|Dates||???? - 2018 (killed by Gabriel)|
|Episode(s)||13.20 Unfinished Business|
Sleipnir was a son of Loki, and close friends with Gabriel, having offered him asylum with his brothers in Monte Carlo when Gabriel faked his death. When the Apocalypse was looming, and it appeared that Lucifer would be victorious, Sleipnir, along with his brothers Fenrir Odensbane and Narfi, bound and kidnapped Gabriel on orders of his father and sold him off to the Prince of Hell Asmodeus.
Despite his age, Sleipnir does not appear to be particularly powerful. In a fight with Dean, after Dean disarms him, he is easily thrown to the ground. Unlike most pagan gods, he does not display any extraordinary powers of his own. His real form is a horse, as his occasionally-glimpsed "demigod face" shows. Sleipnir also shows a weakness to silver, as a silver bullet to the right shoulder was able to wound him. Like most pagan gods, Sleipnir can be killed by a specially-crafted wooden sword through the heart.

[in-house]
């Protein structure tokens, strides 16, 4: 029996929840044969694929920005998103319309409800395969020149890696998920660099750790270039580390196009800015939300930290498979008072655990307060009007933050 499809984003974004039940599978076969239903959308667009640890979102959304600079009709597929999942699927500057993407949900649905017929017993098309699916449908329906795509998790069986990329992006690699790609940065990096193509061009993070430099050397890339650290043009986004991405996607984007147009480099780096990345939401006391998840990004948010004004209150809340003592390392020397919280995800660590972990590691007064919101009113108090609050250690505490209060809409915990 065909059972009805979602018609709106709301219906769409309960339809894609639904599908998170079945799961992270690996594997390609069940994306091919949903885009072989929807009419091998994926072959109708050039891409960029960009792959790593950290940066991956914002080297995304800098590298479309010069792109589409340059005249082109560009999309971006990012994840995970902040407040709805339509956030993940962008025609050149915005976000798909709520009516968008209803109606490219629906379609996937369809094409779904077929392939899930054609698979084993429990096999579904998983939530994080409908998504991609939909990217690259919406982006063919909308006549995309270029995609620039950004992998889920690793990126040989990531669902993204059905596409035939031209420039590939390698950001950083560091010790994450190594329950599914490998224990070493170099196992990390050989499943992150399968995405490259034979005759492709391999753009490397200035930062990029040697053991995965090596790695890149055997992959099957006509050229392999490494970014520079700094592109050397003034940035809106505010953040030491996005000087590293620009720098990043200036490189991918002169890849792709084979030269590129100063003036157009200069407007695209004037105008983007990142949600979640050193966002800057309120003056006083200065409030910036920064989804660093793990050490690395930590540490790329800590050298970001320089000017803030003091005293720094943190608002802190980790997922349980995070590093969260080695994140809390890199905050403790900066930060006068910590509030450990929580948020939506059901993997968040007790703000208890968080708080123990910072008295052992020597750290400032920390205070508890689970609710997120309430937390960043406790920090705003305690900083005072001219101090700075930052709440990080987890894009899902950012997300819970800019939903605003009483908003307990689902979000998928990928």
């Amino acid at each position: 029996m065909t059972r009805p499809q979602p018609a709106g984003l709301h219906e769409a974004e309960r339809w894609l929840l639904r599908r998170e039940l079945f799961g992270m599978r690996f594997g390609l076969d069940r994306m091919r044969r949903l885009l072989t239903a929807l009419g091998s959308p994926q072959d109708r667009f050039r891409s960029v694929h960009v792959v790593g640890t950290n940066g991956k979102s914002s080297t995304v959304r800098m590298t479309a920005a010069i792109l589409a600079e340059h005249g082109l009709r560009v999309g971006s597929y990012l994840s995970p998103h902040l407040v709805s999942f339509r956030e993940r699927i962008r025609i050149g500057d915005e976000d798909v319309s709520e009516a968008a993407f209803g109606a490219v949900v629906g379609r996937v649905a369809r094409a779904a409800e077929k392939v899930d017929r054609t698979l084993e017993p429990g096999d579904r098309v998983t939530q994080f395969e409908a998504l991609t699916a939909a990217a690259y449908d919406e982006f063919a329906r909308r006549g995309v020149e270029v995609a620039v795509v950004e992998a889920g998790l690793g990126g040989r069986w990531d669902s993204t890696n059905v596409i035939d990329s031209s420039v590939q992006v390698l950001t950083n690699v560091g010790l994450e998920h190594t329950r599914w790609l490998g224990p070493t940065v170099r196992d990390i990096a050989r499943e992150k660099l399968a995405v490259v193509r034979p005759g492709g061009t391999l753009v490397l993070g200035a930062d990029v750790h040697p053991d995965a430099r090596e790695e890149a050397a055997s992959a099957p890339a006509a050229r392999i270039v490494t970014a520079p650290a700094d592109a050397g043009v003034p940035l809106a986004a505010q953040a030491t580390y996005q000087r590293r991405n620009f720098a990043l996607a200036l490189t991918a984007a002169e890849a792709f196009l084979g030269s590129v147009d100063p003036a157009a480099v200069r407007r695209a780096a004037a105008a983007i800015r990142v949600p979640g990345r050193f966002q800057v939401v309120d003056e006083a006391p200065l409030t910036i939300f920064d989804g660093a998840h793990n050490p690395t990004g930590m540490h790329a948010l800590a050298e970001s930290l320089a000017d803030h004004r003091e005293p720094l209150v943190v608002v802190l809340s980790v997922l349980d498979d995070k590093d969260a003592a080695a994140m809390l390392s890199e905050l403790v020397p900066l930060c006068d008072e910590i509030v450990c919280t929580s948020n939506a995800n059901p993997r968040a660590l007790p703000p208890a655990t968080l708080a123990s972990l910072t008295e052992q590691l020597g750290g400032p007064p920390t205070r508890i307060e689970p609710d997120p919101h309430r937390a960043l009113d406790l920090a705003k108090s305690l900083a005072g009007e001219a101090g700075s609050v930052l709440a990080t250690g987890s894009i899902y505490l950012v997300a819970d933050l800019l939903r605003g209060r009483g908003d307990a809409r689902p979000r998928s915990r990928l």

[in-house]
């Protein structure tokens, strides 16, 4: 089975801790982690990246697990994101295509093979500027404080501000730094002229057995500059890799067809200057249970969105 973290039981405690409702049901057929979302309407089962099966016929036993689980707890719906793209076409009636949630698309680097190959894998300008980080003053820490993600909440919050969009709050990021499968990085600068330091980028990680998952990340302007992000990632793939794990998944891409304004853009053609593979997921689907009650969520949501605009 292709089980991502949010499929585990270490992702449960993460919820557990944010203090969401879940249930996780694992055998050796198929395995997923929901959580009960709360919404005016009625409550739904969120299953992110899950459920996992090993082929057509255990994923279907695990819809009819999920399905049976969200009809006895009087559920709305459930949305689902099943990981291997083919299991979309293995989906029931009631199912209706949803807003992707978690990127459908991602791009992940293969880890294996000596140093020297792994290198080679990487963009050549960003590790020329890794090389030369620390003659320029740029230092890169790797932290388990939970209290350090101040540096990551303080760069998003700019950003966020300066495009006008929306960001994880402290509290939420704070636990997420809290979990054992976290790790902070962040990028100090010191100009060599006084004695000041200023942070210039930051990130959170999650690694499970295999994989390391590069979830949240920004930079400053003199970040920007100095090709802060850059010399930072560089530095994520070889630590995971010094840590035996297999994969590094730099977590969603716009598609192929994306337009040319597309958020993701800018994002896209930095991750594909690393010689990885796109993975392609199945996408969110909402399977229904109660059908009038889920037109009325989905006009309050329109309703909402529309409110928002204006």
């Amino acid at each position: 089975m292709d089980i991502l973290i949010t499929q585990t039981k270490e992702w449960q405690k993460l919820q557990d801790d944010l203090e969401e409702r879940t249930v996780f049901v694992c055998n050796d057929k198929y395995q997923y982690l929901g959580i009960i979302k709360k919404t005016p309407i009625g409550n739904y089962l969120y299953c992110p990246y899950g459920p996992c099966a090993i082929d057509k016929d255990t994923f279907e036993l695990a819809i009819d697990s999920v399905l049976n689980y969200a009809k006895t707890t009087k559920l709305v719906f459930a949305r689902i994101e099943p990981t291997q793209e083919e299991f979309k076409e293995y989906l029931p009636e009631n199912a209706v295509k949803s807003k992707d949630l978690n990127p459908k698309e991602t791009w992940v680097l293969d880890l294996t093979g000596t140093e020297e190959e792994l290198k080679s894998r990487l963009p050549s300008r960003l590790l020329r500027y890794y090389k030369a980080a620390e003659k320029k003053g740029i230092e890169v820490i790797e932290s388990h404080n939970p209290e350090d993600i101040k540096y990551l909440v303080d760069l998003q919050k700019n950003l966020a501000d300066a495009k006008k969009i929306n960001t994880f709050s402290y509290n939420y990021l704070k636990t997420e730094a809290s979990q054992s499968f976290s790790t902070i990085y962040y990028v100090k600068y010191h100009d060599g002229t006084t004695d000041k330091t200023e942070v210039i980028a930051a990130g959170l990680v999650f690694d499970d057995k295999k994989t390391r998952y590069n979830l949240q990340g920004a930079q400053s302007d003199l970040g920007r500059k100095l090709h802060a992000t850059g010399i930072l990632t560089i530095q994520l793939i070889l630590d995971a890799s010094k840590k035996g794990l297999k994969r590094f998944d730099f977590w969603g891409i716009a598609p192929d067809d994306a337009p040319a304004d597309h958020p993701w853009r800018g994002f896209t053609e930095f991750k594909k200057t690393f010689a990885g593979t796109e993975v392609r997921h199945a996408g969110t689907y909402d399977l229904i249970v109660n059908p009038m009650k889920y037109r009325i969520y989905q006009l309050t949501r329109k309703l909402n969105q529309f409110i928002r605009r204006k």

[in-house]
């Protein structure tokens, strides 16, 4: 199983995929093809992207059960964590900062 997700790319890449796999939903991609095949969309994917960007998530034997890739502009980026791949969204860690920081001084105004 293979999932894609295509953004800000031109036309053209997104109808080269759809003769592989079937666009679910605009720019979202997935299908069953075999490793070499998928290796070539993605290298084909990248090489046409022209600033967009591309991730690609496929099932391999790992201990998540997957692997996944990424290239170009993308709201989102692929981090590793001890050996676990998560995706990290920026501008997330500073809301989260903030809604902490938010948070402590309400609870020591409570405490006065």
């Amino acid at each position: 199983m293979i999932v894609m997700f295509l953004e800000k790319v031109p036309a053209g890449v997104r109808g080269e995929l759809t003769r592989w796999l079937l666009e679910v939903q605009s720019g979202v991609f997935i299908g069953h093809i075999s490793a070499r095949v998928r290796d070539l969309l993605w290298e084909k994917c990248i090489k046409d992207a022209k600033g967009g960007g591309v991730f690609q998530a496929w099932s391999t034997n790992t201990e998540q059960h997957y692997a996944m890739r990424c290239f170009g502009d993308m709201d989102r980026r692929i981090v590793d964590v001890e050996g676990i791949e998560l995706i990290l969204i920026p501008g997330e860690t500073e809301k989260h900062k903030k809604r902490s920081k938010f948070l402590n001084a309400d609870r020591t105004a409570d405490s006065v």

Finding Fenrir's body with Narfi, Sleipnir remarks that Fenrir died as he lived, next to a bottle, before pointing out to Narfi that Fenrir got a few good hits in before dying. When Narfi examines the blood and realizes it is from an archangel, Sleipnir immediately calls their father. Tracking Gabriel to the Winchesters' motel, Sleipnir and Narfi enter the room and begin fighting the Winchesters, getting the upper hand until Gabriel drives a wooden sword through Narfi, prompting Sleipnir to make a hasty exit.
Returning to Loki's penthouse, Sleipnir realizes that the Winchesters and Gabriel have found them and orders the guards to kill them. In the the shoot out, Sleipnir is hit in the shoulder with a silver bullet, injuring him. As he lays prone on the floor, he begs Gabriel for mercy. Gabriel drives a wooden sword into Sleipnir's heart, killing him.
Sleipnir in Lore
In Norse mythology, Sleipnir (Old Norse for "Slippy") is the gray eight-legged horse of Odin, and the child of Loki and the stallion Svaðilfari. Sleipnir is described as "the best horse among gods and men."